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On The Block: Gandhi's Spinning Wheel, Napoleon's Last Will

Mohandas K. (Mahatma) Gandhi shown using a spinning wheel in 1933 shortly after his release from prison.
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Mohandas K. (Mahatma) Gandhi shown using a spinning wheel in 1933 shortly after his release from prison.

A spinning wheel used by Indian independence leader Mohandas K. Gandhi to make "homespun" cloth as a protest against British rule, has been sold at auction in the U.K. for $180,000 – about twice as much as expected.

The portable spinning wheel, known as a charkha in Hindi, was used by Gandhi to spin thread and make his own clothes while he was held as a political prisoner in Pune's Yerwada jail in the early 1930s. Shunning British textiles in favor of homemade cloth was part of a self-reliance campaign that encompassed the larger "Quit India" independence movement championed by Gandhi.

The wheel, being sold at Ludlow Racecourse in Shropshire, England, "folds into a bundle about the size of a portable typewriter and has a handle for carrying. When unfolded for use it is operated by turning a small crank which runs the two wheels and spindle of the device," the BBC quotes American monthly Popular Science as writing in 1931.

DNA India says the spinning wheel was given by Gandhi to American Free Methodist missionary Rev. Floyd A. Puffer.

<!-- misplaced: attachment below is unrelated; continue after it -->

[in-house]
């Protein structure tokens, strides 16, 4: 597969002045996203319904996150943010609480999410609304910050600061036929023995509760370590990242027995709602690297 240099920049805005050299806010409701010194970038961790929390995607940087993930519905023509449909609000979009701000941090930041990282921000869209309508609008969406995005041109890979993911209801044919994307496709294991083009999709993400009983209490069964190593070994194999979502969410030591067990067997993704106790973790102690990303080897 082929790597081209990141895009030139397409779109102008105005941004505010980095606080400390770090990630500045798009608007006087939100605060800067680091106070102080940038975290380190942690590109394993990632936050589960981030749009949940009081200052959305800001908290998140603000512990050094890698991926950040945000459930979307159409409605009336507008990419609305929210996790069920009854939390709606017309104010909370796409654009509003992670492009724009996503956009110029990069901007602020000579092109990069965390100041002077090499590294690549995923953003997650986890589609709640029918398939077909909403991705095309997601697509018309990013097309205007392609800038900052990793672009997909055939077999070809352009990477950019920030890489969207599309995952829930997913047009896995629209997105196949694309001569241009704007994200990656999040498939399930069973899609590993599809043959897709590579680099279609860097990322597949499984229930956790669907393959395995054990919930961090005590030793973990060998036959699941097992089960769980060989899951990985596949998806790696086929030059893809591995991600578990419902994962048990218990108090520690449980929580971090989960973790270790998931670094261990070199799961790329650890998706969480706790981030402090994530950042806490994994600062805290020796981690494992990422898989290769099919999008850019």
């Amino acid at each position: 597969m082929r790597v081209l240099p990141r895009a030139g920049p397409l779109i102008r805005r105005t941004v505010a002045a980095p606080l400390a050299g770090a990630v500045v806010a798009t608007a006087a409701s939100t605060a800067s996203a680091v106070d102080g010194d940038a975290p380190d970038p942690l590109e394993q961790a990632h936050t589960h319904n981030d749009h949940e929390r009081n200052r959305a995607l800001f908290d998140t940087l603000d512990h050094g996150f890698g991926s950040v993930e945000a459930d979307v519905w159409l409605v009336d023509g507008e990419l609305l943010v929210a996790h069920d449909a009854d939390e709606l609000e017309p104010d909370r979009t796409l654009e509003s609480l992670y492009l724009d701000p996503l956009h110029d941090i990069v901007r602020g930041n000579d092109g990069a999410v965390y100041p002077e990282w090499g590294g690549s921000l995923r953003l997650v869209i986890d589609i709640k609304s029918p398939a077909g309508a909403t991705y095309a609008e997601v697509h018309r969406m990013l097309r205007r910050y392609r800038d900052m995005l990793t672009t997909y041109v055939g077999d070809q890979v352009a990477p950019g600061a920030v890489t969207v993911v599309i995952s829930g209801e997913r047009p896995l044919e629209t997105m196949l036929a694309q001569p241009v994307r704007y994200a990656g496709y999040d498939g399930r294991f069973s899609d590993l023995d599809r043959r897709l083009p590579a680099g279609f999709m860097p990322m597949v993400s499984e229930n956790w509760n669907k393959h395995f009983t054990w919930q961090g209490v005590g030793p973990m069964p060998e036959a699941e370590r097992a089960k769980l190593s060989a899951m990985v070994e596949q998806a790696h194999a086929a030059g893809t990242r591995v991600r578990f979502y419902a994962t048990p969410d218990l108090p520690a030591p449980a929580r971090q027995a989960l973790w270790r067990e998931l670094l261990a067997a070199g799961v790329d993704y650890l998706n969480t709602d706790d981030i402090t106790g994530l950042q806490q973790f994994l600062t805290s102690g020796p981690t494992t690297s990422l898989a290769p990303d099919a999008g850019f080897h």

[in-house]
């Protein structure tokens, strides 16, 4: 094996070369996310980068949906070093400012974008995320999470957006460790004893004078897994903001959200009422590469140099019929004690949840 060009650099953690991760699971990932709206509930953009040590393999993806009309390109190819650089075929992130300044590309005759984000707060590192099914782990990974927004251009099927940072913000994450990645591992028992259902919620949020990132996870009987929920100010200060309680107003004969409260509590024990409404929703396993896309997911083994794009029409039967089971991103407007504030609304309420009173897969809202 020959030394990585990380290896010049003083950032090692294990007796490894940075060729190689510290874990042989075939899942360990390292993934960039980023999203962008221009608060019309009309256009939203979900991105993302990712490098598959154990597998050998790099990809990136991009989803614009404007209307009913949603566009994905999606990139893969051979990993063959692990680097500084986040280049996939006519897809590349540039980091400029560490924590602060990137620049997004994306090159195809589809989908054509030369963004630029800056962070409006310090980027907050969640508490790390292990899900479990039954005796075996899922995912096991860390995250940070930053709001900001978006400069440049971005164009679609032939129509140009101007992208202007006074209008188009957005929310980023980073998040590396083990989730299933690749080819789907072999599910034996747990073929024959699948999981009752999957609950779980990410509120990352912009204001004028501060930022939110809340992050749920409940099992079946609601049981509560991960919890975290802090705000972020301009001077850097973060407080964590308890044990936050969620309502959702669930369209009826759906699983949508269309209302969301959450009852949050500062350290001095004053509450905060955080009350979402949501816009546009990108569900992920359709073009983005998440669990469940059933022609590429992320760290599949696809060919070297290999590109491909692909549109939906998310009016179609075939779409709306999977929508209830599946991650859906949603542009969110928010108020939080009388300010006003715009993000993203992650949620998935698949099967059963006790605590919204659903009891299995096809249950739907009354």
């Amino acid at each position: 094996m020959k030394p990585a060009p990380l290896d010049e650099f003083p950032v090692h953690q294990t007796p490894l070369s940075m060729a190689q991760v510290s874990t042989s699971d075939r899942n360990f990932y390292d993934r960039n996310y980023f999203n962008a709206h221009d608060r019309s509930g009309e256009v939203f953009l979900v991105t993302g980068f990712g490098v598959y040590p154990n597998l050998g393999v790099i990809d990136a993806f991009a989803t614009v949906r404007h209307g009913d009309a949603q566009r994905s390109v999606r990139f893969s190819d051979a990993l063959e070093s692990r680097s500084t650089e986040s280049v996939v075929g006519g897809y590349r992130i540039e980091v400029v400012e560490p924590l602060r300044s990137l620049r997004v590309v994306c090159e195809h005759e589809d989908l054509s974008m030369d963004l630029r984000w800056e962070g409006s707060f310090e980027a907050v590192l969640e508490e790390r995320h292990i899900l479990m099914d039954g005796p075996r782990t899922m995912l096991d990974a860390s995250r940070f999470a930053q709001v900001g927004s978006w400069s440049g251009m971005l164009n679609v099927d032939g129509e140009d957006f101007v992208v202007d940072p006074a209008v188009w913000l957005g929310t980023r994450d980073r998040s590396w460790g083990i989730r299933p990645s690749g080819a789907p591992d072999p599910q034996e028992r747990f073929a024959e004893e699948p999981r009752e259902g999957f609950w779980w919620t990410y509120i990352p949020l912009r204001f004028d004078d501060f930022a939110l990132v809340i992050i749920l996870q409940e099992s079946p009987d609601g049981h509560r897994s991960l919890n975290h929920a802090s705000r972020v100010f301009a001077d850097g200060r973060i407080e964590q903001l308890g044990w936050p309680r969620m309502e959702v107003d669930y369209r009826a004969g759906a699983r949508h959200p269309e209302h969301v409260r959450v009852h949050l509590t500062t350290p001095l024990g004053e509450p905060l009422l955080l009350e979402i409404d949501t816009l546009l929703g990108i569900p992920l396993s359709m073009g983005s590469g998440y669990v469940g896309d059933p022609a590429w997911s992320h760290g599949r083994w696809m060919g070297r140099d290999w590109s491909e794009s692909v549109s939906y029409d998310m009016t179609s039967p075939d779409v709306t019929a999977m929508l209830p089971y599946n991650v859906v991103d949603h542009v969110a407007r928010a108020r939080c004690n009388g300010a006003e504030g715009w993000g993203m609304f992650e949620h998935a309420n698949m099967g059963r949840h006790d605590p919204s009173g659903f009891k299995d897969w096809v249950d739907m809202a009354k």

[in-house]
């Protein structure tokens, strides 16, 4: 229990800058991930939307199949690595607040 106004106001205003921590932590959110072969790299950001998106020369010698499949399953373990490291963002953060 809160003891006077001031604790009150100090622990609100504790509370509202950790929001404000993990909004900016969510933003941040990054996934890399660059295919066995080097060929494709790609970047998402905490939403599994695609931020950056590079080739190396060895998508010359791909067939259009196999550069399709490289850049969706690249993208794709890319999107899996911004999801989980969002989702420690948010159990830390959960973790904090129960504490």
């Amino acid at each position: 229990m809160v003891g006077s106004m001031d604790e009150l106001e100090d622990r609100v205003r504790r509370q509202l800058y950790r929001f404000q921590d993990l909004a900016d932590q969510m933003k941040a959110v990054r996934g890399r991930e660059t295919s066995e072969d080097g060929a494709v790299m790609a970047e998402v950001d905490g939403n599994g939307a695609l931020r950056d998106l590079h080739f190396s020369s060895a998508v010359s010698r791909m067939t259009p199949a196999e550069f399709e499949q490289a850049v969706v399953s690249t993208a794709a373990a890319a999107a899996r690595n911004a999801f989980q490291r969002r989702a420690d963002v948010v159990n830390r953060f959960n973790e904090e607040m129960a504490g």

"Puffer was a pioneer in Indian educational and industrial cooperatives. He invented a bamboo plow that was later adopted by Gandhi.

Gandhi presented the charkha to Puffer for his work in Colonial India."

The independence leader's last will, written sometime after 1921, was also sold for about $32,000.

Meanwhile, a copy of Napoleon Bonaparte's last will and testament, written just 19 days before he died in exile on the southern Atlantic island of St. Helena in 1821, is going up for auction at the Drouot Auction house in Paris.

The original document is in the national archives in France. The copy that's being sold was written by a close advisor to the (by then) ex-emperor of France.

Napoleon, whose military conquests brought years of conflict to Europe beginning around 1800, was exiled twice following defeat. The first time, in 1814, he was dethroned and sent to the island of Elba off the west coast of Italy. He escaped the following year and returned to briefly lead France to its final defeat by British-led forces at the Battle of Waterloo. Napoleon's second exile was to the more remote St. Helena, where he lived out the remaining six years of his life.

In his will, Napoleon asked to be buried on the banks of the River Seine, admonished his son "never to forget that he was born a French prince" and accused others, including the Marquis de Lafayette, who had once fought alongside George Washington in the American Revolution, of treason that led to France's downfall. But he said of Lafayette and the others, "I forgive them."

Copyright 2021 NPR. To see more, visit https://www.npr.org.

Scott Neuman is a reporter and editor, working mainly on breaking news for NPR's digital and radio platforms.

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